'Cartel Land': Film Review

Cartel Land
'Cartel Land,' Courtesy of Sundance International Film Festival
Sobering film on vigilante protection of Arizona border from cartels

Frightening doc on Arizona's lack of border control.

Documentarian Matthew Heineman filmed during shoot-outs, in meth labs and in the dark of the desert night. He put himself in deadly peril while shooting Cartel Land, his spellbinding, verite documentary — a frontline look at the murderous Mexican drug cartels. 

In this chilling Media Res production, Heineman focuses on two modern-day vigilante groups that take on the cartels. Back in the Wild West days, the term "vigilante" had a positive connotation: Vigilantes were the heroes who protected lawless regions from the bad guys. Today, the word has a pejorative meaning — vigilantes are seen as bloodthirsty assassins. Viewers might alter their leanings after watching this stark and scary documentary about the two vigilante groups. Their fights are last-ditch reactions to governmental failure to protect citizens from the cartels, both in the United States and Mexico. It’s pretty clear here who the good guys are.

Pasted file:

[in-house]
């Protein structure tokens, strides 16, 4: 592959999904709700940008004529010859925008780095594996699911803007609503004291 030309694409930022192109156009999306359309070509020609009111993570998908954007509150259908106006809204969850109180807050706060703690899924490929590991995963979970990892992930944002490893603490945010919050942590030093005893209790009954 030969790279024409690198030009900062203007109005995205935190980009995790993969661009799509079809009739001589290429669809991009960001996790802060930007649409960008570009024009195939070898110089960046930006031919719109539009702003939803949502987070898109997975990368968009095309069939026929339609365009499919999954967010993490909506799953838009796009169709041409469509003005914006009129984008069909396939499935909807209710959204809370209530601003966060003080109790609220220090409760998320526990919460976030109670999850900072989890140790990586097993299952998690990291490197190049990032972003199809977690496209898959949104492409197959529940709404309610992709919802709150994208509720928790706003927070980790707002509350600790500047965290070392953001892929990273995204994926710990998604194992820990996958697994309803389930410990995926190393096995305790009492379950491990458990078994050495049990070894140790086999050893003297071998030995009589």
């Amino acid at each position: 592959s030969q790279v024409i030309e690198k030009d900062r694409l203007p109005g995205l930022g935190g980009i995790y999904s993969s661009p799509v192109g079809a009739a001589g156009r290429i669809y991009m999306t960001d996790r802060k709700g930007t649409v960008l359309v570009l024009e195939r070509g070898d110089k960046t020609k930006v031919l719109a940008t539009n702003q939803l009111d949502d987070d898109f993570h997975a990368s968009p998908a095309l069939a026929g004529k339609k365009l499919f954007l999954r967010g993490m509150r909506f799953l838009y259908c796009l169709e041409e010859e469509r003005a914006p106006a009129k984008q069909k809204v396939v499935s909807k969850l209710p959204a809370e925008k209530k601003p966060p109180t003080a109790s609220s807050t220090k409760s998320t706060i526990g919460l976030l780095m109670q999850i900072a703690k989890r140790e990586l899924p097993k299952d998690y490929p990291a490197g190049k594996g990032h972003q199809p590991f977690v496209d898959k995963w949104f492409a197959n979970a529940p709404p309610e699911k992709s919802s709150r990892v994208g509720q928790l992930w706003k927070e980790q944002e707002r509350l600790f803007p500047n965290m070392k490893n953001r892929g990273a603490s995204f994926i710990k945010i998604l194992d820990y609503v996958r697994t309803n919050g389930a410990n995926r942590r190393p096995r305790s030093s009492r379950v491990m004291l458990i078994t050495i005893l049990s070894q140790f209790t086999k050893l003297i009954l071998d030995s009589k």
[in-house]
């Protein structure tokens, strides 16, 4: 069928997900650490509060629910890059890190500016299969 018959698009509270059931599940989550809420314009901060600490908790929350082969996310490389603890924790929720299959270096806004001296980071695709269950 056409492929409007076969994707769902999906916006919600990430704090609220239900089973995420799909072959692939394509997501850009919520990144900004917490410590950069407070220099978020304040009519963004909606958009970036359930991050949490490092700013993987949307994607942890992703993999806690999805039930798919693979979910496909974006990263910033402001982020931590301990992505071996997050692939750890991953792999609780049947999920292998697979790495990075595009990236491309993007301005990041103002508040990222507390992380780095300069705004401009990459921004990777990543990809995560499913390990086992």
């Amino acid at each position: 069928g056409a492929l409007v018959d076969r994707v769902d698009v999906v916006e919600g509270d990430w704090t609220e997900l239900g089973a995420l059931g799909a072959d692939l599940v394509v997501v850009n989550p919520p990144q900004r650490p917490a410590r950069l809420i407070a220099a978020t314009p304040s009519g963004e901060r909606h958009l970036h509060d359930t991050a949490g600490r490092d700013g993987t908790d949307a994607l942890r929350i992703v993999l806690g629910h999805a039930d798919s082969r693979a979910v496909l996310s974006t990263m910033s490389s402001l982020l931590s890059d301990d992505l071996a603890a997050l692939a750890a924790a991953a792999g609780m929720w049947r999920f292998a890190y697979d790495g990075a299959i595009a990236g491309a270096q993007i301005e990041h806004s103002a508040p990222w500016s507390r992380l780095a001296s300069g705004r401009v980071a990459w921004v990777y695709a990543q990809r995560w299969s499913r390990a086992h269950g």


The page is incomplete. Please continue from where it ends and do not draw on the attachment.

Throughout, filmmaker Heineman intercuts between the two groups, one in Arizona and one in the Mexican state of Michoacan. In Arizona, military veteran Tim “Nailer” Foley has mustered a small paramilitary group to stop Mexico’s cartels in an area south of Tucson, known as Cocaine Alley. In that region, the outmanned U.S. Border Patrol has basically abandoned the terrain to the drug smugglers. In Mexico, a small-town surgeon leads a citizen uprising against the cartel that has terrorized and bloodied the community for years.

Filmmaker Heineman vaults us into a true heart of darkness.  Images of decapitated heads, beatings and agonizing gun fights assault the senses. Amid the carnage, we see that the clear-cut line separating good from evil has become murkier and more twisted.

While there’s no minimizing the valor and skill of the filmmaker, credit also goes to his talented co-cinematographer, Matt Porwoll, for capturing the mayhem and malice in the lands ravaged by the cartels. Similarly, the crisp cuts of the editing team and the stark smudges of the music (particularly a plaintive trumpet) convey the desperation and moral squalor of the situation.

A & E IndieFilms

Director: Matthew Heineman

Producers: Mathew Heineman, Tom Yellin

Cinematographers: Matthew Heineman, Matt Porwoll

Music: H. Scott Salinas, Jackson Greenberg

Editors: Matthew Hamachek, Matthew Heineman, Bradley J. Ross, Pax Wassermann

Sales agent: Cinetic Media, John Sloss

No rating, 98 minutes